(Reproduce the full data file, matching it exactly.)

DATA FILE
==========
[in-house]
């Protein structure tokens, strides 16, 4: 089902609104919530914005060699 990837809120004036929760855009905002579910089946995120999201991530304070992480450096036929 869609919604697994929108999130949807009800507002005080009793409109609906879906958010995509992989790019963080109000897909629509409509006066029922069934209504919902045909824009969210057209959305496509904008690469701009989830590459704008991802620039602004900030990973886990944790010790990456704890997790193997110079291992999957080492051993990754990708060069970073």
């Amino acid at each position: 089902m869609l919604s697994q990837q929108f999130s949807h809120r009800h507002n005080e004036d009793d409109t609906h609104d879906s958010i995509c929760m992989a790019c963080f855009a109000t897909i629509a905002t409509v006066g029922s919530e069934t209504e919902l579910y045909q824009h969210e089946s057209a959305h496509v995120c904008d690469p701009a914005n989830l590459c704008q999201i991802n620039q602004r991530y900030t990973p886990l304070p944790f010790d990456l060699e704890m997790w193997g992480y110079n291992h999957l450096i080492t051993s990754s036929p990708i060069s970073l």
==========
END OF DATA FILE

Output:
[in-house]
């Protein structure tokens, strides 16, 4: 089902609104919530914005060699 990837809120004036929760855009905002579910089946995120999201991530304070992480450096036929 869609919604697994929108999130949807009800507002005080009793409109609906879906958010995509992989790019963080109000897909629509409509006066029922069934209504919902045909824009969210057209959305496509904008690469701009989830590459704008991802620039602004900030990973886990944790010790990456704890997790193997110079291992999957080492051993990754990708060069970073």
């Amino acid at each position: 089902m869609l919604s697994q990837q929108f999130s949807h809120r009800h507002n005080e004036d009793d409109t609906h609104d879906s958010i995509c929760m992989a790019c963080f855009a109000t897909i629509a905002t409509v006066g029922s919530e069934t209504e919902l579910y045909q824009h969210e089946s057209a959305h496509v995120c904008d690469p701009a914005n989830l590459c704008q999201i991802n620039q602004r991530y900030t990973p886990l304070p944790f010790d990456l060699e704890m997790w193997g992480y110079n291992h999957l450096i080492t051993s990754s036929p990708i060069s970073l």